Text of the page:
Climate

90°

H PolarThe polar Zelle cell Polarer Polar Ostwind east wind

J

60°

PolarfrontPolar front jetJetstream

Polarfront Polar front

LT Tropopause Tropopause

Außertropischer Extratropical Westwind west wind FerrelFerrel cell Zelle

Planetary Planetarische frontal zone Frontalzone

H

30°

J

Subtropical Subtropenjet Jetstream

Anti-trade AntiwindPassat

Hadley-cell Hadley Zelle

Passatwind Trade wind

H

TL

0

2

4

6

Fig. 1.1 The creation of climate zones The sun is the motor that drives the climate. The different amounts of energy received by different places on Earth and the resulting wind systems create a variety of climate zones. Moist air rises from the equator, warmed by the high incidence of solar radiation. This creates an area of low pressure near the ground – the equatorial trough – combined with an area of high pressure at a very high altitude. As the air rises, the water vapour it contains condenses, creating clouds. If the water vapour saturation point is exceeded, it rains. This leaves masses of dry air, which flow towards the poles, sinking back to earth again when they reach the tropical regions. This results in an area of high pressure with little air movement – the horse latitudes. As the dry air masses descend, they warm up and absorb moisture – creating large, dry desert areas. At ground level, the air flows in the direction of the equator, creating the “trade winds” and closing the circle. This air circulation pattern is known as the Hadley cell (according to Schönwiese 2003). The colours denote the effective climate classification according to Köppen and Geiger, and show climate zones structured according latitude. Bereitgestellt von to | De Gruyter / TCS Angemeldet | 212.87.45.97 Heruntergeladen am | 08.11.12 15:13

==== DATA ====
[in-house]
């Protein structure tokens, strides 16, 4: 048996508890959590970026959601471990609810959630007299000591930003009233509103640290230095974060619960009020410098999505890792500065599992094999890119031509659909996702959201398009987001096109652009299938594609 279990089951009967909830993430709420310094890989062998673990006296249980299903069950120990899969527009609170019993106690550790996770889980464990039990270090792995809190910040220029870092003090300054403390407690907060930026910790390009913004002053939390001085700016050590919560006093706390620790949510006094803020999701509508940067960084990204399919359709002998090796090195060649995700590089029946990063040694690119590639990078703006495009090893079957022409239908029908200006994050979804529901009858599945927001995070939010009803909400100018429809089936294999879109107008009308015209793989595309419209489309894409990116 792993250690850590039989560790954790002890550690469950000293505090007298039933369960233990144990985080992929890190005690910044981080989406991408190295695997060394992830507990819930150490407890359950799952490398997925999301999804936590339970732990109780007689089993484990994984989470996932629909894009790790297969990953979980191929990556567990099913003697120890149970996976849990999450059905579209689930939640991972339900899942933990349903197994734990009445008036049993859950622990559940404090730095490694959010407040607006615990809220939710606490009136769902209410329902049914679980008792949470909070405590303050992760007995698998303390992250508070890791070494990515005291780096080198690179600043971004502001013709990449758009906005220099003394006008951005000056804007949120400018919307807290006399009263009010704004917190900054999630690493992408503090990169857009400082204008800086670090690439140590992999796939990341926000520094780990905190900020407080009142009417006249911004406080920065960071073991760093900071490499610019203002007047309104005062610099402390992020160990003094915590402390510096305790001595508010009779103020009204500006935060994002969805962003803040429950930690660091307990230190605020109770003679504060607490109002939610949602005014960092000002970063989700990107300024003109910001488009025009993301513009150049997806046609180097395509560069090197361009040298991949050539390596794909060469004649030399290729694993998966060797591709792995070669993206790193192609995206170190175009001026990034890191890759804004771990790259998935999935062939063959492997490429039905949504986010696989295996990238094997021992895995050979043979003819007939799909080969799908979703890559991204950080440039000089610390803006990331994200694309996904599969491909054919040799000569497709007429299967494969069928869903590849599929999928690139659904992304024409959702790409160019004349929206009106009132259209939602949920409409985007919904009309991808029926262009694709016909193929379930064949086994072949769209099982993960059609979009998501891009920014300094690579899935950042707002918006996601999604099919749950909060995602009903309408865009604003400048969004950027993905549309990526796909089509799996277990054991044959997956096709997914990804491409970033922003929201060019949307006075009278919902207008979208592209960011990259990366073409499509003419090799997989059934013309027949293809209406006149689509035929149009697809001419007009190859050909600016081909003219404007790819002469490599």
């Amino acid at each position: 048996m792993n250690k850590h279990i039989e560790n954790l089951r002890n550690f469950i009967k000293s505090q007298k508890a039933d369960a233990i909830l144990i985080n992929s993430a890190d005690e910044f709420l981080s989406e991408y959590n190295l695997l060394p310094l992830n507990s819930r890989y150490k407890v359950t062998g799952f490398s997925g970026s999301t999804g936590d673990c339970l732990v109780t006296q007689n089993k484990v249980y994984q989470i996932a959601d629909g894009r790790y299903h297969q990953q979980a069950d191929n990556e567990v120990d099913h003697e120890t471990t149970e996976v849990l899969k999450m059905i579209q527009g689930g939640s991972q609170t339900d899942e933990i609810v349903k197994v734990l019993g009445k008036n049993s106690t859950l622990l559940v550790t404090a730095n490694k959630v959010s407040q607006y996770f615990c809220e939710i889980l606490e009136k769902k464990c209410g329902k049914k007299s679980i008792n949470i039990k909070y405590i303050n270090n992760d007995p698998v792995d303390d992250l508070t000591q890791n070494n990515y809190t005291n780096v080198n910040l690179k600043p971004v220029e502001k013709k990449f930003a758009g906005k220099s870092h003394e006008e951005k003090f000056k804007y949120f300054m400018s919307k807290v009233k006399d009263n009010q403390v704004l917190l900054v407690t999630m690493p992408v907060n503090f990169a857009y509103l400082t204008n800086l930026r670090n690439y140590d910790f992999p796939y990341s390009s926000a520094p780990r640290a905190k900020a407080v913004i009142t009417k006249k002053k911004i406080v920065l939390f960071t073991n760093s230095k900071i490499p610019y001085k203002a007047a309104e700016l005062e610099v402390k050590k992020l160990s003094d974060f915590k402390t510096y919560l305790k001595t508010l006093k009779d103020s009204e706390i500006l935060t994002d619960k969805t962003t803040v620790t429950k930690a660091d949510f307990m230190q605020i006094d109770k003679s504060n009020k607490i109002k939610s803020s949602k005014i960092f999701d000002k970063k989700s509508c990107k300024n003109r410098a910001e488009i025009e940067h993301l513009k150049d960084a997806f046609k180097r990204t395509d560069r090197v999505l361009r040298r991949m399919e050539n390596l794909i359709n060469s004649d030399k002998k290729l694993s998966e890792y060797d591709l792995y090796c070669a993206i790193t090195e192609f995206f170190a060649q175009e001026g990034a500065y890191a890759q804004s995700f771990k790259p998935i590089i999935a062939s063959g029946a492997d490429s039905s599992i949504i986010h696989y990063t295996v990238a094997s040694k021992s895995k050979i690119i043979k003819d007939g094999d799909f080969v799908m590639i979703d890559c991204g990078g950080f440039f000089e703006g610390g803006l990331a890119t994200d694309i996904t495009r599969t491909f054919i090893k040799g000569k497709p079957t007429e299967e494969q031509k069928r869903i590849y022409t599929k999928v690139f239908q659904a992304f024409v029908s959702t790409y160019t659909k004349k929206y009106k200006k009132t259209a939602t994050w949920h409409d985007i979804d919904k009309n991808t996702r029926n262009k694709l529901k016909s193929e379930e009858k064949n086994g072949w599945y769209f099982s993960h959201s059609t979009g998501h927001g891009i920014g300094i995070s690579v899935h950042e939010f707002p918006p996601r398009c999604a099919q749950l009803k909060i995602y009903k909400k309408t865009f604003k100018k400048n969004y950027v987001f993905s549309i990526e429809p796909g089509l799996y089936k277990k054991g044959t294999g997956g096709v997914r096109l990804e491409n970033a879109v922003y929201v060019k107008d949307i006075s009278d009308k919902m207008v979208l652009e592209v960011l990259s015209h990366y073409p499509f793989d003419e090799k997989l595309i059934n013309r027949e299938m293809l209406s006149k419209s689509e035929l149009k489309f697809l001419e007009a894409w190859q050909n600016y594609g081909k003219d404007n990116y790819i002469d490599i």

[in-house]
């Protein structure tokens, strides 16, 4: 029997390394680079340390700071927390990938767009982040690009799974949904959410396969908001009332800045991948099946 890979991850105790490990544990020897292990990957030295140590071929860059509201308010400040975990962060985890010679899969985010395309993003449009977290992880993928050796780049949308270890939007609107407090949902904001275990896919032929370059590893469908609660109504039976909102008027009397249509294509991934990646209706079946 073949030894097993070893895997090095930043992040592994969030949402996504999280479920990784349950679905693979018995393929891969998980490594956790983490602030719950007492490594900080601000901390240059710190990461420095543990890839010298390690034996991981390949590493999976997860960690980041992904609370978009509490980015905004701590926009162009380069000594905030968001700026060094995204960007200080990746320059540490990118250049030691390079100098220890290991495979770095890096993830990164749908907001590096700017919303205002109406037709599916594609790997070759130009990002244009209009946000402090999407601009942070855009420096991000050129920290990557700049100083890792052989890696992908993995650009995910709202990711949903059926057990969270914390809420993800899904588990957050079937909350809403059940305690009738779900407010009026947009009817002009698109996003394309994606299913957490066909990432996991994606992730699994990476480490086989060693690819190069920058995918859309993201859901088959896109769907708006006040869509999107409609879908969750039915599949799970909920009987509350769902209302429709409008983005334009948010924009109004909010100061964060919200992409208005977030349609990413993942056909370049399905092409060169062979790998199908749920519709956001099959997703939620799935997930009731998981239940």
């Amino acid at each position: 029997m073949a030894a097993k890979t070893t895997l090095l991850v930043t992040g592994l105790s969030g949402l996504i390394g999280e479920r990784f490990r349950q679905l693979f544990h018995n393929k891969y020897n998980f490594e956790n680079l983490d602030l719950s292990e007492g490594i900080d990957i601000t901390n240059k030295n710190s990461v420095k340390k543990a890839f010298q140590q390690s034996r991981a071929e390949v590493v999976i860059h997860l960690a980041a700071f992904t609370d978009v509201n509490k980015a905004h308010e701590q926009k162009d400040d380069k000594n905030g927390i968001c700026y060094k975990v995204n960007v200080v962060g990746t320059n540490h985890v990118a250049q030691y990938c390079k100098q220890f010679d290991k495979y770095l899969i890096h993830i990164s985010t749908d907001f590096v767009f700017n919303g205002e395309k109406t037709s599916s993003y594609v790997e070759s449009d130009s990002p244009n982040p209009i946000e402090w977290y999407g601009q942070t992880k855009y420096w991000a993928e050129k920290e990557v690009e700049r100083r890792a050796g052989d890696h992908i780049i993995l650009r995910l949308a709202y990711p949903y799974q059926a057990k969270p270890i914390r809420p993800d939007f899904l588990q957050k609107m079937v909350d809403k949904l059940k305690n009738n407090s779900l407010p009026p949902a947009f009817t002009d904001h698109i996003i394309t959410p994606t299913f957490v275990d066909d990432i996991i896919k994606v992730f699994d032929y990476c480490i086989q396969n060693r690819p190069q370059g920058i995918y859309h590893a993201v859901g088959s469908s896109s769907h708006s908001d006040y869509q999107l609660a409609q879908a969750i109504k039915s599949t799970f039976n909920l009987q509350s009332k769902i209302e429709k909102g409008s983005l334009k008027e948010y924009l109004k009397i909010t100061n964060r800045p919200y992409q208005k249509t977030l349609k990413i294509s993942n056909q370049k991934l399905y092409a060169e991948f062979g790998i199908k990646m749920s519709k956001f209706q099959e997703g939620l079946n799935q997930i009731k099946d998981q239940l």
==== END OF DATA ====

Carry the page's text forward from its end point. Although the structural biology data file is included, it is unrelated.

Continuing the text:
8

10

12

14 16 Höhe [km] Altitude [km]


14

Climate

Climate Elements The climate is described in terms of climate elements. The climate elements that have an impact on architecture are solar radiation, air temperature, air humidity and precipitation, and wind.